Coroner probes B.C. youth suicides

Despite the media and political focus on bullying, mental illness is a much bigger source of youth suicides in B.C.

Pink shirt anti-bullying day has been a tradition for B.C. politicians for years. The latest study of teen suicides confirms that mental illness is a much larger problem than bullying.

VICTORIA – Despite the media and political focus on bullying, an analysis of recent youth suicides in B.C. has found that bullying was a factor in only one in four cases.

The B.C. Coroners Service released the report of a death review panel Thursday, looking at 91 youth suicides between 2008 and 2012. It recommends better coordination between schools, hospitals and mental health services to identify teens at risk of suicide, and follow-up after suicides to determine drug use, sexual orientation and other possible risk factors.

More than 60 per cent of young people studied had previous or current contact with the mental health system, the largest common factor. But 27 per cent of the cases were teens who took their lives without any previous warning signs identified by family, school or people in the community.

Almost half of the teens in the study were 17 and 18, and two out of three successful suicides were boys. Of the 91 cases, 18 were aboriginal, a rate about twice as high as the general population.

Michael Egilson, who chaired the B.C. Coroners Service Child Death Review Panel, said the next step is to meet with young people to get their input into how best to reach vulnerable teens before they harm themselves.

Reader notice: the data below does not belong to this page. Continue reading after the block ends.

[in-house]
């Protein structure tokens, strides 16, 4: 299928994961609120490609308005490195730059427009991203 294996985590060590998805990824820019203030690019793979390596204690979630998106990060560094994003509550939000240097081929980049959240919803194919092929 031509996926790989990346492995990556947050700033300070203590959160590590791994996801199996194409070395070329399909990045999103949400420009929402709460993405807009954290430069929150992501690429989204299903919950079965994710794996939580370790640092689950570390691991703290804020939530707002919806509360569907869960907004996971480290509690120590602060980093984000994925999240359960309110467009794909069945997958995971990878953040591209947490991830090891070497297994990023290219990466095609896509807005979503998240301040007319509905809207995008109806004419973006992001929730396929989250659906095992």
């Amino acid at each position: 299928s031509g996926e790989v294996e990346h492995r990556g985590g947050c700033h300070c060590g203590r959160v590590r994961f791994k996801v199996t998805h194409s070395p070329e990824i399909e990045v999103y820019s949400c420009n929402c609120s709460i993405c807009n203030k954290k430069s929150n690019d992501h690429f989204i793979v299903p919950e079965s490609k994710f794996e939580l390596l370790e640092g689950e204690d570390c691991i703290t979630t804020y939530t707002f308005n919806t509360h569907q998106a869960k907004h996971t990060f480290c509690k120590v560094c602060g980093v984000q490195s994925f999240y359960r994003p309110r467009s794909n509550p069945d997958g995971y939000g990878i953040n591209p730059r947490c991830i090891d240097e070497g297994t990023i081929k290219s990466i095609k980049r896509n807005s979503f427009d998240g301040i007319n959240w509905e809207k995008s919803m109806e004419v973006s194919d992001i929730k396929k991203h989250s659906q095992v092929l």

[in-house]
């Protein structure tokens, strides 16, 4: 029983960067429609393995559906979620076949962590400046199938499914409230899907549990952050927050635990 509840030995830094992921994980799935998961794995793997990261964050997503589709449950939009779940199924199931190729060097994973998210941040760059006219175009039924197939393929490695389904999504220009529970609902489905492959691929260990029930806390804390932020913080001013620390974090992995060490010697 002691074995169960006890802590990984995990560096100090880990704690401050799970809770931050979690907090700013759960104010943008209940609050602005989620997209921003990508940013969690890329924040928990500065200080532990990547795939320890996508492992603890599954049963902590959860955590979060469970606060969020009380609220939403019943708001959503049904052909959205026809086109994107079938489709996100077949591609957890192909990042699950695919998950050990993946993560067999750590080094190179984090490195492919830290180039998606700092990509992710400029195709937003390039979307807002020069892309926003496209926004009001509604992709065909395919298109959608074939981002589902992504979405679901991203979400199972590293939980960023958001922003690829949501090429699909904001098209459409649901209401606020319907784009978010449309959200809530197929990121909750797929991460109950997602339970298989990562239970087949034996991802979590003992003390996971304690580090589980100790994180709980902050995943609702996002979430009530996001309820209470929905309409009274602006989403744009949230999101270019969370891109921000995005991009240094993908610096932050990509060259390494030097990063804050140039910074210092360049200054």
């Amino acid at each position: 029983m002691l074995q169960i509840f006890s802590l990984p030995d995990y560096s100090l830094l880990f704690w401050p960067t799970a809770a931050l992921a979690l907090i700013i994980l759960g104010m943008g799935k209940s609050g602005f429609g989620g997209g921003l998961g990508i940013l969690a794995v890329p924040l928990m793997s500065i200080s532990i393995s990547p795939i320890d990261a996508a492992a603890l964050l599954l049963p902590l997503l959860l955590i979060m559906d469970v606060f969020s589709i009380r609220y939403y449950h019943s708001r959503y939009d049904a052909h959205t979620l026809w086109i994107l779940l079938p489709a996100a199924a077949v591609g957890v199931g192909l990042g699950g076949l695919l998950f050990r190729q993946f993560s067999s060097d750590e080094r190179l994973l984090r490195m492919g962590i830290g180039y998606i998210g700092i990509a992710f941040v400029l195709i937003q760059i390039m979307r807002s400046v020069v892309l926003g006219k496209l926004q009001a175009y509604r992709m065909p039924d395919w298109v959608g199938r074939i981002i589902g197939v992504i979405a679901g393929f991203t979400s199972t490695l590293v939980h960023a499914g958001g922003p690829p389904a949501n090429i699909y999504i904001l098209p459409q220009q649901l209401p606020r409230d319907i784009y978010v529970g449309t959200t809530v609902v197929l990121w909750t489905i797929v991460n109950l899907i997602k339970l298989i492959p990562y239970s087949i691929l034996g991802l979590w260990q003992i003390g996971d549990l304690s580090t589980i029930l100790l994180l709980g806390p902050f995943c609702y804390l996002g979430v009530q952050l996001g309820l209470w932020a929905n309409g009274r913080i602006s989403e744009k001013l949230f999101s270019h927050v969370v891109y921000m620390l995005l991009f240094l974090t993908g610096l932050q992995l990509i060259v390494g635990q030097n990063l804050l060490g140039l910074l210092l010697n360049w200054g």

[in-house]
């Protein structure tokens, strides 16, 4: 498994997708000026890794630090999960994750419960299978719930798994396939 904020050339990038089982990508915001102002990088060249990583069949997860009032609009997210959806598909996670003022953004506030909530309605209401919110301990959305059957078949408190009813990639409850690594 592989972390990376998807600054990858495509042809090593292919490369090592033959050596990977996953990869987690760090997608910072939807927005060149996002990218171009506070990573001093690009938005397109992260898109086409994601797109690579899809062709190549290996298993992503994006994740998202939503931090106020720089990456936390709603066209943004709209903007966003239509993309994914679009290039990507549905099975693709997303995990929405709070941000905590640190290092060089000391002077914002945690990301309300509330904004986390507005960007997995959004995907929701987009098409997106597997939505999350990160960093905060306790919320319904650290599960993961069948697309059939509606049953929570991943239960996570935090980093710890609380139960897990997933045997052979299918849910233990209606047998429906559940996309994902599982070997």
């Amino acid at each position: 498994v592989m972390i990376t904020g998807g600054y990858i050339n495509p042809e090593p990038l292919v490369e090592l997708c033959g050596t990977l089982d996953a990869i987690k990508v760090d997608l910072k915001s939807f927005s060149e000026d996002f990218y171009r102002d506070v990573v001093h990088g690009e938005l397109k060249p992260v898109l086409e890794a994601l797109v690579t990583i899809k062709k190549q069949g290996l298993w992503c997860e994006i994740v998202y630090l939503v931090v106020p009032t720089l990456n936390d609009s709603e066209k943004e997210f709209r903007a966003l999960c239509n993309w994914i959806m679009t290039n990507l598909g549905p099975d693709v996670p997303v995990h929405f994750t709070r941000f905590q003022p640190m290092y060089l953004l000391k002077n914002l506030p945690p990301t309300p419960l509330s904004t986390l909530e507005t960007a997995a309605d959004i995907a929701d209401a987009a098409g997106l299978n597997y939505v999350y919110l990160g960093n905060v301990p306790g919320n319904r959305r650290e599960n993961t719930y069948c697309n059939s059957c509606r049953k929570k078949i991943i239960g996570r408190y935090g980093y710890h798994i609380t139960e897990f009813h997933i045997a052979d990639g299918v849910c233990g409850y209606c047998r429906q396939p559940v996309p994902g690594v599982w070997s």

NDP children and family development critic Carole James said more awareness and study of the problem is helpful, but the recommendations have been made in other studies by coroners and Mary Ellen Turpel-Lafond, B.C.’s independent children’s advocate.

James said parents often describe a “revolving door” where teens with mental illness go to emergency, get medication and are told to return to the hospital or call police if they have another crisis.

Meanwhile they go on a waiting list for counselling or residential treatment, which can take several months.

James said when she questioned Minister of Children and Family Development Stephanie Cadieux in budget debates this summer, she was told there are no more resources in the current budget to expand youth mental health services.

 

Just Posted

Transit looking for more feedback on Sooke plan. Again.

Once approved, the plan could take seven years to implement

Semi truck impounded after driver avoids weight scales in Saanich

Driver issued 90-day roadside driving prohibition

Royal Bay students tackle climate change solutions

Students welcomes the public, presents 95 projects dealing with climate change

VIDEO: Boys help rescue Cariboo bear cub

The cub, weighing just 24lbs, has been taken to wildlife sanctuary in Northwest B.C. for the winter

‘Things haven’t changed enough:’ Ecole Polytechnique anniversary prompts reflection

Fourteen women were fatally shot by a gunman at the Montreal school on Dec. 6, 1989

Bear raids freezer, gorges on Island family’s Christmas baking

Hungry bruin virtually ignored meat and fish, focused, instead, on the sweets

Second warning on romaine lettuce from California region as another E. coli case reported

Two cases of E. coli have been reported in relation to the illness in the U.S.

SOOKE HISTORY: The North Star and Sven Johansson

Elida Peers | Contributed Learning recently of the passing of Sven Johansson,… Continue reading

Residents in B.C. city could face 133% tax hike in ‘worst case’ lawsuit outcome: report

An average home could see a tax increase of $2,164 in one year

Sooke’s EMCS Wolverines drop season opener

Parkland best EMCS squad 81-64

Many of Canada’s working poor can’t afford lawyers, don’t qualify for legal aid

One lawyer says many people earn too much to qualify for legal aid, but not enough to really live on

Most Read